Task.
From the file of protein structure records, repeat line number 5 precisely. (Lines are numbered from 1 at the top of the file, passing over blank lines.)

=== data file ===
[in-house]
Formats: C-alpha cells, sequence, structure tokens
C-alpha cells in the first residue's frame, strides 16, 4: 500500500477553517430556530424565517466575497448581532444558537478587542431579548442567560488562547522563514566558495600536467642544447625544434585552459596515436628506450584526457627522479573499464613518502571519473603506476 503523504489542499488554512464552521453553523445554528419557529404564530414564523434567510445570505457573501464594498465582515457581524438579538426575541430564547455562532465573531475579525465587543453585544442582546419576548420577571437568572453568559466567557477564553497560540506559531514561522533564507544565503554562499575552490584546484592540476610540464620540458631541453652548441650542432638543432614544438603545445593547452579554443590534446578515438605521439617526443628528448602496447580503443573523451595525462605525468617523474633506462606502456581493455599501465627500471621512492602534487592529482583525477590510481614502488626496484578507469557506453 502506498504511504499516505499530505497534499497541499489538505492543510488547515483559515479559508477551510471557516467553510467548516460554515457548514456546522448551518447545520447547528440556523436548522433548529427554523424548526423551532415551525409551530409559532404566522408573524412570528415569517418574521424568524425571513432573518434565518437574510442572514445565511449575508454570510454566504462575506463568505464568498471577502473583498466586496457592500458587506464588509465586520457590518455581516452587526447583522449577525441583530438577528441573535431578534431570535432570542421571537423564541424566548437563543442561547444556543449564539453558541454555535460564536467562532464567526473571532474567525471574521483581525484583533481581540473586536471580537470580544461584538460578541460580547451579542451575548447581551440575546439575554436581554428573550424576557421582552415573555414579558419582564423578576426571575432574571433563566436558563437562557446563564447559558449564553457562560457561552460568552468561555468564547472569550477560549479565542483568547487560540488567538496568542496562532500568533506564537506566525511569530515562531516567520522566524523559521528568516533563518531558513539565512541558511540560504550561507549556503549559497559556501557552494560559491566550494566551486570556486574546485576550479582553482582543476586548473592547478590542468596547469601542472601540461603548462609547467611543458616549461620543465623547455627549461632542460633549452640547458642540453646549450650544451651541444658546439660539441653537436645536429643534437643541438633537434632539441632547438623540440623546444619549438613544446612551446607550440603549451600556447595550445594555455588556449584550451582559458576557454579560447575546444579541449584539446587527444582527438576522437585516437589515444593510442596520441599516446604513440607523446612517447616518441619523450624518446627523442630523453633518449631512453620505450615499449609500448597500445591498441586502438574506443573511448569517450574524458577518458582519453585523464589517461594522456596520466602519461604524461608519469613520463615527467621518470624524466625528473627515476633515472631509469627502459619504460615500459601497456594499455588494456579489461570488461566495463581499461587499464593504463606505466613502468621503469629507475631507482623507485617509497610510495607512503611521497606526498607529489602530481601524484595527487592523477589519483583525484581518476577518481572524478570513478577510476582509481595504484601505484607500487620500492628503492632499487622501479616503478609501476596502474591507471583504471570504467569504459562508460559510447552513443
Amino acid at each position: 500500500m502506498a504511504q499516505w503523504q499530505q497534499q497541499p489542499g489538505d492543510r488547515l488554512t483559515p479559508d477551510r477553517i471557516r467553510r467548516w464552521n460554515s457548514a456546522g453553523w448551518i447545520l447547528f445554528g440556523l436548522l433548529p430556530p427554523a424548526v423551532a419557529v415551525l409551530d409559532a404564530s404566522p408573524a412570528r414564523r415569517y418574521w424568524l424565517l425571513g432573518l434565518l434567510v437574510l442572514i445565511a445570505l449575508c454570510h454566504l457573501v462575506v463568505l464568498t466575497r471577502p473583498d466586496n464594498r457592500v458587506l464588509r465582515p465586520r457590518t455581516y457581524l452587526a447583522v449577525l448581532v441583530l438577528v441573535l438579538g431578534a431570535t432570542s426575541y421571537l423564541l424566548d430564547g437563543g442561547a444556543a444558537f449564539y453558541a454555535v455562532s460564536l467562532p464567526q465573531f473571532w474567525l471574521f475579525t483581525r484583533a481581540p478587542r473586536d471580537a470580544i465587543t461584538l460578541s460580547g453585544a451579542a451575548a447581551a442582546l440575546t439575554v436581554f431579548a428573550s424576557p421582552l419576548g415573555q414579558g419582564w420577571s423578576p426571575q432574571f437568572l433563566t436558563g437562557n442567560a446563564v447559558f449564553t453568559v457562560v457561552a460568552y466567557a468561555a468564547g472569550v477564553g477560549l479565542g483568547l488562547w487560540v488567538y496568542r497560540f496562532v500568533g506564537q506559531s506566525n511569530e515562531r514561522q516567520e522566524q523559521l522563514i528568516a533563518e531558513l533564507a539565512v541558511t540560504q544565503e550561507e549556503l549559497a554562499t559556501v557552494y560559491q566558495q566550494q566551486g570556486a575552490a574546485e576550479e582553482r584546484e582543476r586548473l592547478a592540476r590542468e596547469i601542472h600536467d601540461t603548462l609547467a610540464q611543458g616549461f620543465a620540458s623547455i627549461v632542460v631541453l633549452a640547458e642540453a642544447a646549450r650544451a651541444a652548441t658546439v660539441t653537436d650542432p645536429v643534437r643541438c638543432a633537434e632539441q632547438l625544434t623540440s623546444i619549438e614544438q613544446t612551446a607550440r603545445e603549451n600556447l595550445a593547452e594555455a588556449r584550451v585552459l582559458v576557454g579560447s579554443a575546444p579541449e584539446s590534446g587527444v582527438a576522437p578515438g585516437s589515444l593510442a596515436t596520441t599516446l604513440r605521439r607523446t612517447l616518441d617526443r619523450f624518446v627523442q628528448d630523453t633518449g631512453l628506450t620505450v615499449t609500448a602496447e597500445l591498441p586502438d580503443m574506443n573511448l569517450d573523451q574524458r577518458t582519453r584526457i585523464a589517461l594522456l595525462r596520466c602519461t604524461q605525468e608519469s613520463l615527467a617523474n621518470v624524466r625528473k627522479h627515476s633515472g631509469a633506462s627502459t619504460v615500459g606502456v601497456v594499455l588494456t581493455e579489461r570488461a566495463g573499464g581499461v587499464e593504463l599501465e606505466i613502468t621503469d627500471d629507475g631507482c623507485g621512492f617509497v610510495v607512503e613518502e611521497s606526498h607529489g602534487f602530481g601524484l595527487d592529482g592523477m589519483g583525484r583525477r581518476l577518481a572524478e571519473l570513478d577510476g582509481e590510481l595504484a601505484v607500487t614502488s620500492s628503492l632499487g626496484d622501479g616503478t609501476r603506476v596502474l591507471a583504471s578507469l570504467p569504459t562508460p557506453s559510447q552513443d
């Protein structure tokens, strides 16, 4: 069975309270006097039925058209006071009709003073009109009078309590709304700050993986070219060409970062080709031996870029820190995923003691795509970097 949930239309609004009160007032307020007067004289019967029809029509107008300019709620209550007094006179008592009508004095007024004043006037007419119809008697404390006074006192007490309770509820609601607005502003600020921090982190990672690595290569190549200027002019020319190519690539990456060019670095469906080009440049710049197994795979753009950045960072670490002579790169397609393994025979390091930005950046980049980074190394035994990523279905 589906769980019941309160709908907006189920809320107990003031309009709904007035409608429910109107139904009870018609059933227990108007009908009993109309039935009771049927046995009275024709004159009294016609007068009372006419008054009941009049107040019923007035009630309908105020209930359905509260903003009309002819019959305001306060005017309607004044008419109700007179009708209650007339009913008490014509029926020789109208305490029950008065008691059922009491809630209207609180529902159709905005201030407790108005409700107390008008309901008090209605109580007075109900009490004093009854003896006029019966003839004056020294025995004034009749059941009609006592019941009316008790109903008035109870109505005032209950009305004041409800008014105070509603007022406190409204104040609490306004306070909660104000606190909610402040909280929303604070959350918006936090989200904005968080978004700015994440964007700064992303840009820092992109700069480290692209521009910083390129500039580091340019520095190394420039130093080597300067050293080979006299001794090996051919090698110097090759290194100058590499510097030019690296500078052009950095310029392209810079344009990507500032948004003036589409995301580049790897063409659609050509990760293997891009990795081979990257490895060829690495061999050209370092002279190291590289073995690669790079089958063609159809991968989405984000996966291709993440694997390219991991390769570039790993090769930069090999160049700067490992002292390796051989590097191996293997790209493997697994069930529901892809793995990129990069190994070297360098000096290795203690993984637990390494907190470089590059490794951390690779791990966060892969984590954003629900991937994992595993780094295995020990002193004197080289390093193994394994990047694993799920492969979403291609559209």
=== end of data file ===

């Protein structure tokens, strides 16, 4: 069975309270006097039925058209006071009709003073009109009078309590709304700050993986070219060409970062080709031996870029820190995923003691795509970097 949930239309609004009160007032307020007067004289019967029809029509107008300019709620209550007094006179008592009508004095007024004043006037007419119809008697404390006074006192007490309770509820609601607005502003600020921090982190990672690595290569190549200027002019020319190519690539990456060019670095469906080009440049710049197994795979753009950045960072670490002579790169397609393994025979390091930005950046980049980074190394035994990523279905 589906769980019941309160709908907006189920809320107990003031309009709904007035409608429910109107139904009870018609059933227990108007009908009993109309039935009771049927046995009275024709004159009294016609007068009372006419008054009941009049107040019923007035009630309908105020209930359905509260903003009309002819019959305001306060005017309607004044008419109700007179009708209650007339009913008490014509029926020789109208305490029950008065008691059922009491809630209207609180529902159709905005201030407790108005409700107390008008309901008090209605109580007075109900009490004093009854003896006029019966003839004056020294025995004034009749059941009609006592019941009316008790109903008035109870109505005032209950009305004041409800008014105070509603007022406190409204104040609490306004306070909660104000606190909610402040909280929303604070959350918006936090989200904005968080978004700015994440964007700064992303840009820092992109700069480290692209521009910083390129500039580091340019520095190394420039130093080597300067050293080979006299001794090996051919090698110097090759290194100058590499510097030019690296500078052009950095310029392209810079344009990507500032948004003036589409995301580049790897063409659609050509990760293997891009990795081979990257490895060829690495061999050209370092002279190291590289073995690669790079089958063609159809991968989405984000996966291709993440694997390219991991390769570039790993090769930069090999160049700067490992002292390796051989590097191996293997790209493997697994069930529901892809793995990129990069190994070297360098000096290795203690993984637990390494907190470089590059490794951390690779791990966060892969984590954003629900991937994992595993780094295995020990002193004197080289390093193994394994990047694993799920492969979403291609559209």